• Other Symptoms – Ahead of this impending conflict, people are fleeing en masse.  The media are already reporting European migrations as “the largest since WWII.”  Oddly enough, where people were fleeing from Germany before and during WWII, now they are fleeing to Germany.  Merkel says the “breathtaking flow of migrants will occupy and change Germany forever.”  I guess when Hitler tried to get rid of the Jews, he didn’t consider the long term blowback that would eventually reverse all his efforts to purify Germany.
  • Asia – the missing link – The factor that prevents the anti-ISIS campaign from immediately involving the entire world and thus being technically qualified as WWIII, is the lack of Asian participation.  China has a non-interventionist policy.  However, Chinese security is threatened by ISIS, see white paper.  China stated as of February that it is willing to strengthen cooperation in fighting ISIS.  And China has a lot of strategic partners and interests in Africa and the Middle East which will come under threat if ISIS continues to grow – and indeed ISIS is spreading to Libya and other places even while it is under attack in its base region.  A week ago we were not talking about Russia joining against ISIS and were still mostly worried about Russia in the Ukraine.  But Russia’s interests there, and ally Assad, now has them involved.  The same kind of rapid turnaround could happen with China.
  • And what of Russia’s interests in the Middle East? – Russia is not a member of OPEC, but has recently passed Saudi Arabia on oil production (actually, they are about neck and neck).  Both countries are tapped out and cannot easily produce more.  Further, Russia is hurting from low oil prices and seeks leverage to get them back up.  Putin and the president of Venezula were discussing “ideas” on how they might do this while in China this past week.  Using their planned base in Syria, Russia could attack ISIS in both Syria and Iraq, using deniable little green men, and other surrogates (Assad’s forces), and disrupt the one million bbd production there, spiking oil prices in the short term.  In the long term, Russia might be able to acquire some of this production capacity for Russian companies, even if they do not directly acquire the territory.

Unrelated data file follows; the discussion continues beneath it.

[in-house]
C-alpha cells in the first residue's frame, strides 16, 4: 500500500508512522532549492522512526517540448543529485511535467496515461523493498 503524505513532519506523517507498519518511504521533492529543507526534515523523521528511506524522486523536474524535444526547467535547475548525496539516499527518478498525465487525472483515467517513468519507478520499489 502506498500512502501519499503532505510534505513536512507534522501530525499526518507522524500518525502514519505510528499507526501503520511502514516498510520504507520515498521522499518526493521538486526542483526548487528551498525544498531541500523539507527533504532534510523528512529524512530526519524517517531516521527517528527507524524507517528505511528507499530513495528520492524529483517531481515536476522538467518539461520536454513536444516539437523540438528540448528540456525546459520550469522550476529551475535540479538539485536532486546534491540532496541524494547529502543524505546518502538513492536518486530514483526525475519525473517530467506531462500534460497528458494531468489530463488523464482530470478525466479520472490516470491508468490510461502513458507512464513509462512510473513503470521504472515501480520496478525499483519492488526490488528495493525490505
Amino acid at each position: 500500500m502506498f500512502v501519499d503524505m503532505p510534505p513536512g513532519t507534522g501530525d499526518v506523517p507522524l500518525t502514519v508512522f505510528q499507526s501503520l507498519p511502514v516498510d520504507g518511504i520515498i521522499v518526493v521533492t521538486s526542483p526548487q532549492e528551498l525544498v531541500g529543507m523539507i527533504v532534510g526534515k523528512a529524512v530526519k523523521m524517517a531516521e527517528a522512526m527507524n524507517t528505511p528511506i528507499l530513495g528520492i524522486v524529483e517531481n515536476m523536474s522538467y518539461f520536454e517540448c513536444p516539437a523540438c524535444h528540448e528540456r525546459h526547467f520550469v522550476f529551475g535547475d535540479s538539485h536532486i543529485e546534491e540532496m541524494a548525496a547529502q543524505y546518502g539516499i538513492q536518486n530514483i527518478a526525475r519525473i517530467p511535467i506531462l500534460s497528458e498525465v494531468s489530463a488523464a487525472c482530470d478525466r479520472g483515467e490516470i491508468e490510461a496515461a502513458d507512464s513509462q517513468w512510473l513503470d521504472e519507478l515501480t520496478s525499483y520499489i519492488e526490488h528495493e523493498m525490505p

Disclosure of conflict of interest:  I am long OIL via ETF, BP, and Russia via ETF.  I would love to see a spike in oil prices.  This may affect the objectivity of my analysis.

P.S. Is Putin a Fascist?  Putin uses some of the rhetoric.  He claims Russia has been picked on by western countries and builds up his military.  But he does not openly advocate war.  He declares it would be ridiculous for Russia to invade Europe, and accomplished limited territorial expansion by use of “little green men.”  I think Putin is a criminal capitalist, behaving like a totalitarian communist, and smart enough to keep his militaristic views toned down and avoid full scale war with the west as the Russians have for the last century and a half.  In the last open war they had with the west, they lost Crimea, and they’d like to keep it this time.